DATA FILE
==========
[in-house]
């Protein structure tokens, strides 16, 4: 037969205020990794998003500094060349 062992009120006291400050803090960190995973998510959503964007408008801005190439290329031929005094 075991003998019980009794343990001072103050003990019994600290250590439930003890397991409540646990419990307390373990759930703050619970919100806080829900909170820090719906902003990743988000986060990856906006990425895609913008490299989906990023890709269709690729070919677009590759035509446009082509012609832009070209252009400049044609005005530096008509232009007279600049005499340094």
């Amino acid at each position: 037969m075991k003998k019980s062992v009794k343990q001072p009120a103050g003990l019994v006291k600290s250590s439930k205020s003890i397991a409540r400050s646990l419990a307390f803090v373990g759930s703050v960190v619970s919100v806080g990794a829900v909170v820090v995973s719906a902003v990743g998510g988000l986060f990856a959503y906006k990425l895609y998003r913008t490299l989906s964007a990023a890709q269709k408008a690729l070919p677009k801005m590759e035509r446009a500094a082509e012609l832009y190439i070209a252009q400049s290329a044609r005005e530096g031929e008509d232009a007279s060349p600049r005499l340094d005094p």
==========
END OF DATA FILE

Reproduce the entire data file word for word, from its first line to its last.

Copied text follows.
[in-house]
């Protein structure tokens, strides 16, 4: 037969205020990794998003500094060349 062992009120006291400050803090960190995973998510959503964007408008801005190439290329031929005094 075991003998019980009794343990001072103050003990019994600290250590439930003890397991409540646990419990307390373990759930703050619970919100806080829900909170820090719906902003990743988000986060990856906006990425895609913008490299989906990023890709269709690729070919677009590759035509446009082509012609832009070209252009400049044609005005530096008509232009007279600049005499340094």
């Amino acid at each position: 037969m075991k003998k019980s062992v009794k343990q001072p009120a103050g003990l019994v006291k600290s250590s439930k205020s003890i397991a409540r400050s646990l419990a307390f803090v373990g759930s703050v960190v619970s919100v806080g990794a829900v909170v820090v995973s719906a902003v990743g998510g988000l986060f990856a959503y906006k990425l895609y998003r913008t490299l989906s964007a990023a890709q269709k408008a690729l070919p677009k801005m590759e035509r446009a500094a082509e012609l832009y190439i070209a252009q400049s290329a044609r005005e530096g031929e008509d232009a007279s060349p600049r005499l340094d005094p």